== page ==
What’s up at Ethics?
After more than a decade of backing away from the issue of corruption and the practice of pay-to-play, the San Francisco Ethics Commission is taking important steps, including legislation, that promise new transparency and accountability for City Hall deal-making.
On August 28, the Ethics Commission unanimously recommended prohibiting commissioners from voting if they have not filed their Statement of Economic Interest. That lets the public know about potential conflicts of interest. Some commissioners ignore the deadline for months, keeping the public in the dark about any investments or ownership that may present a conflict. Now this would take away their ability to vote until they comply with the law.
The Commission next expects to vote on its most far-reaching reform at its September 25 meeting. Currently city contractors may not contribute to officials who decide on their contracts. The Commission will decide to apply that same policy to developers and others seeking land use approvals from city officials. The same policy will be considered for others seeking a city benefit and who contribute to the officials who decide on their application. Records show millions are donated to candidates and the ballot measures they want passed, and the money crowds out the voice and votes of citizens.
Did you know that our elected officials could ask for contributions to their favored purposes, or even to programs run out of their offices? Over $10 million came at the “behest” of elected city leaders over the past two years to pay for improvements to the office furniture, to a City Hall party to celebrate the City Hall Centennial, and to pay for the mayor to host a conference of mayors.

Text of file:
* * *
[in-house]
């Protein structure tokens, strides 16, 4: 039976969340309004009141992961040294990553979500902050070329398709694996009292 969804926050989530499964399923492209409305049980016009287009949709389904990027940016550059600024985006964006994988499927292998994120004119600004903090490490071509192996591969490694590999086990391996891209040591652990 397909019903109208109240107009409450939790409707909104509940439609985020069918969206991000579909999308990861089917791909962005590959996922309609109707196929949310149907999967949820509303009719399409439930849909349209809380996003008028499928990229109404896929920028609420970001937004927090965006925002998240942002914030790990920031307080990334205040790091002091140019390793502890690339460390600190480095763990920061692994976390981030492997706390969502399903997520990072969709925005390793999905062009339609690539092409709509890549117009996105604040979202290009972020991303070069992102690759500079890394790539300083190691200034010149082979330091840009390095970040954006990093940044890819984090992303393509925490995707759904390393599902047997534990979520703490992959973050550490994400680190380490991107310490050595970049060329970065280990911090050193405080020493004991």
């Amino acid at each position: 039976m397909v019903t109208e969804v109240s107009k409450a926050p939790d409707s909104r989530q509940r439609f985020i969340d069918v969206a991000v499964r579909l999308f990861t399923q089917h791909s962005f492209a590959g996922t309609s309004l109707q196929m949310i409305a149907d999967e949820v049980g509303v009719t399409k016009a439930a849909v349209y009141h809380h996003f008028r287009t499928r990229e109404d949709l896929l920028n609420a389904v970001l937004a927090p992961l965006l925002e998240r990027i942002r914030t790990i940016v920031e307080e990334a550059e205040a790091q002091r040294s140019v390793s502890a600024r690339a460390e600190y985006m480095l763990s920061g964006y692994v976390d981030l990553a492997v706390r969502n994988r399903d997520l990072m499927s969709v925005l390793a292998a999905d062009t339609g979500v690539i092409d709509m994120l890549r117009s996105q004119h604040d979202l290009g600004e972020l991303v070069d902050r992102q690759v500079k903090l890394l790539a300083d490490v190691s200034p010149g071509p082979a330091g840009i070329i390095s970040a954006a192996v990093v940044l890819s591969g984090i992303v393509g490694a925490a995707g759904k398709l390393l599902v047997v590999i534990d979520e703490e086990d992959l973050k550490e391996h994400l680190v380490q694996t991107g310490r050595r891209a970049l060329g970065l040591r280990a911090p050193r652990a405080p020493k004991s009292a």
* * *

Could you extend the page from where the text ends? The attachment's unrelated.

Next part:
The record shows that none of the “behested payments” went for affordable housing, human services, or the most basic needs where money often falls short. In some cases, it came in checks for $1 million or more. One notable exception was three billionaires who contributed a total of about $3 million to Hamilton Family Services, but that’s the only exception. The basic fact is that all such contributions are welcome but having the same city officials ask for the money while being lobbied to approve the private interests of the donors opens the way to undue influence in deciding those requests. The public needs to see that any collusion is off limits and out of bounds.
This broad proposal also would adopt a Los Angeles law that prohibits commissioners from fundraising for elected officials and candidates. More than $1 million was raised by commissioners for the mayor, board members and ballot measures they wanted in the last election. Raising money for officials with the power to appoint you are the heart of pay-to-play politics. A second Los Angeles law also will be considered for San Francisco that makes it possible for citizens to file suit against violators when city officials don’t act. The same law exists at the state level.
The Ethics Commission also will increase transparency on money donated to campaigns, especially the last-minute contributions that otherwise aren’t disclosed until months after the election has passed. It will add funding for a stronger electronic reporting that any person can search.
More is needed, and no law or laws will replace the vigilance of citizens who care that government is ethical, fair to all, without prejudice and without favoring donors and backers over the public interest. We can do what Washington won’t and self-interested politicians at every level refuse to do.
~~ Larry Bush